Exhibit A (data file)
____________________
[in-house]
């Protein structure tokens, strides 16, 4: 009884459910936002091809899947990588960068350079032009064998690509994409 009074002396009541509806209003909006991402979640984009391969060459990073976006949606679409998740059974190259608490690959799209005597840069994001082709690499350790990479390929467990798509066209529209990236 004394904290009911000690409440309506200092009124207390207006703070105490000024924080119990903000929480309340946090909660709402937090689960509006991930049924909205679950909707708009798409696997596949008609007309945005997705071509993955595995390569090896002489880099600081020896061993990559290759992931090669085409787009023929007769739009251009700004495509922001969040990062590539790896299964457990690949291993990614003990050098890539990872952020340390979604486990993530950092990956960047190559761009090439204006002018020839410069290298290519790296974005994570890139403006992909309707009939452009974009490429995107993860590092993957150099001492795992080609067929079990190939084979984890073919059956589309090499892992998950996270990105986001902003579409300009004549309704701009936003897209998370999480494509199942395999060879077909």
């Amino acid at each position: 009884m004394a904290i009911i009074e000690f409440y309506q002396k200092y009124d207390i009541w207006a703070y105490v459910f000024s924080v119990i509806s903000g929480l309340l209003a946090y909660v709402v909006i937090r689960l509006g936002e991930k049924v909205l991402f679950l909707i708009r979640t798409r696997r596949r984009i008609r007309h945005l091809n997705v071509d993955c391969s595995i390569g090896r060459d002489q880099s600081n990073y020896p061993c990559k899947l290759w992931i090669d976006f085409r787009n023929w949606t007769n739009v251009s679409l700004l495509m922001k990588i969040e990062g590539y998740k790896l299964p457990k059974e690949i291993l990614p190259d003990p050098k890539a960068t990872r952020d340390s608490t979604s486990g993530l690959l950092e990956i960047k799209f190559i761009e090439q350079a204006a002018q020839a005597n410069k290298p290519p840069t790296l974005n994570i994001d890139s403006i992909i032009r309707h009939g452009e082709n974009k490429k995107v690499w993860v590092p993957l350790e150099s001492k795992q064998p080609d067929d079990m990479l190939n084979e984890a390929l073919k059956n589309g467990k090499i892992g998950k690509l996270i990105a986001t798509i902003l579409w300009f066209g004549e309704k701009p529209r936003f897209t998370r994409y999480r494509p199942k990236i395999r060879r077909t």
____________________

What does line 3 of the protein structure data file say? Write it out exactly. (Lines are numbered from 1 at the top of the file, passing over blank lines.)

């Amino acid at each position: 009884m004394a904290i009911i009074e000690f409440y309506q002396k200092y009124d207390i009541w207006a703070y105490v459910f000024s924080v119990i509806s903000g929480l309340l209003a946090y909660v709402v909006i937090r689960l509006g936002e991930k049924v909205l991402f679950l909707i708009r979640t798409r696997r596949r984009i008609r007309h945005l091809n997705v071509d993955c391969s595995i390569g090896r060459d002489q880099s600081n990073y020896p061993c990559k899947l290759w992931i090669d976006f085409r787009n023929w949606t007769n739009v251009s679409l700004l495509m922001k990588i969040e990062g590539y998740k790896l299964p457990k059974e690949i291993l990614p190259d003990p050098k890539a960068t990872r952020d340390s608490t979604s486990g993530l690959l950092e990956i960047k799209f190559i761009e090439q350079a204006a002018q020839a005597n410069k290298p290519p840069t790296l974005n994570i994001d890139s403006i992909i032009r309707h009939g452009e082709n974009k490429k995107v690499w993860v590092p993957l350790e150099s001492k795992q064998p080609d067929d079990m990479l190939n084979e984890a390929l073919k059956n589309g467990k090499i892992g998950k690509l996270i990105a986001t798509i902003l579409w300009f066209g004549e309704k701009p529209r936003f897209t998370r994409y999480r494509p199942k990236i395999r060879r077909t």